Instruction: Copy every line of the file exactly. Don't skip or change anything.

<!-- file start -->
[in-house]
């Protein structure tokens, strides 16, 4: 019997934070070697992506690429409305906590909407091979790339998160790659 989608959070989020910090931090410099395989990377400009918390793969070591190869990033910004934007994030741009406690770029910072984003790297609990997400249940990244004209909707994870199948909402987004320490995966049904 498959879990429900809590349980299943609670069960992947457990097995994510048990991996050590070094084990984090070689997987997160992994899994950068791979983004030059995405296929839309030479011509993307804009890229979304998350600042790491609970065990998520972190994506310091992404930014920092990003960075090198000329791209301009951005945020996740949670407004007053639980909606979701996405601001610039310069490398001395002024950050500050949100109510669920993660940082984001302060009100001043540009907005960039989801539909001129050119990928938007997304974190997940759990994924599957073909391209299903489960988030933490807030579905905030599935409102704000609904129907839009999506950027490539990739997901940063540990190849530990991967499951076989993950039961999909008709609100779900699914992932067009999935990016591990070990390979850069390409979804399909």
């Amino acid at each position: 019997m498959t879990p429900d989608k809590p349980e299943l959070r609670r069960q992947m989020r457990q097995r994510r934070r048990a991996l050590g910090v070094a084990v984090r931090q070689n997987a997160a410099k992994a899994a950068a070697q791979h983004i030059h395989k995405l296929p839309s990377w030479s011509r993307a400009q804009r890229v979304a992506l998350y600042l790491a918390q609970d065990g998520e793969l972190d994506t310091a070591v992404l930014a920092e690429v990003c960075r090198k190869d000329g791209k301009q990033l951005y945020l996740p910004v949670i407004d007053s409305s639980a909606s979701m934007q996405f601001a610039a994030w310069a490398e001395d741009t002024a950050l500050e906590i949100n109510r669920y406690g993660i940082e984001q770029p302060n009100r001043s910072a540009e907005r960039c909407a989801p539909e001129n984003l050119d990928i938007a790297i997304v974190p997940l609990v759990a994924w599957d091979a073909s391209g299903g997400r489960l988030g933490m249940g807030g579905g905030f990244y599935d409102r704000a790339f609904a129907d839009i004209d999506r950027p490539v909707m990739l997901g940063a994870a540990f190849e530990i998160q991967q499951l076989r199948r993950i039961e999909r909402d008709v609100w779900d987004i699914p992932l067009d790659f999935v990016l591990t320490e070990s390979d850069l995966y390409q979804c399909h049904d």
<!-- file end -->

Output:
[in-house]
């Protein structure tokens, strides 16, 4: 019997934070070697992506690429409305906590909407091979790339998160790659 989608959070989020910090931090410099395989990377400009918390793969070591190869990033910004934007994030741009406690770029910072984003790297609990997400249940990244004209909707994870199948909402987004320490995966049904 498959879990429900809590349980299943609670069960992947457990097995994510048990991996050590070094084990984090070689997987997160992994899994950068791979983004030059995405296929839309030479011509993307804009890229979304998350600042790491609970065990998520972190994506310091992404930014920092990003960075090198000329791209301009951005945020996740949670407004007053639980909606979701996405601001610039310069490398001395002024950050500050949100109510669920993660940082984001302060009100001043540009907005960039989801539909001129050119990928938007997304974190997940759990994924599957073909391209299903489960988030933490807030579905905030599935409102704000609904129907839009999506950027490539990739997901940063540990190849530990991967499951076989993950039961999909008709609100779900699914992932067009999935990016591990070990390979850069390409979804399909």
């Amino acid at each position: 019997m498959t879990p429900d989608k809590p349980e299943l959070r609670r069960q992947m989020r457990q097995r994510r934070r048990a991996l050590g910090v070094a084990v984090r931090q070689n997987a997160a410099k992994a899994a950068a070697q791979h983004i030059h395989k995405l296929p839309s990377w030479s011509r993307a400009q804009r890229v979304a992506l998350y600042l790491a918390q609970d065990g998520e793969l972190d994506t310091a070591v992404l930014a920092e690429v990003c960075r090198k190869d000329g791209k301009q990033l951005y945020l996740p910004v949670i407004d007053s409305s639980a909606s979701m934007q996405f601001a610039a994030w310069a490398e001395d741009t002024a950050l500050e906590i949100n109510r669920y406690g993660i940082e984001q770029p302060n009100r001043s910072a540009e907005r960039c909407a989801p539909e001129n984003l050119d990928i938007a790297i997304v974190p997940l609990v759990a994924w599957d091979a073909s391209g299903g997400r489960l988030g933490m249940g807030g579905g905030f990244y599935d409102r704000a790339f609904a129907d839009i004209d999506r950027p490539v909707m990739l997901g940063a994870a540990f190849e530990i998160q991967q499951l076989r199948r993950i039961e999909r909402d008709v609100w779900d987004i699914p992932l067009d790659f999935v990016l591990t320490e070990s390979d850069l995966y390409q979804c399909h049904d």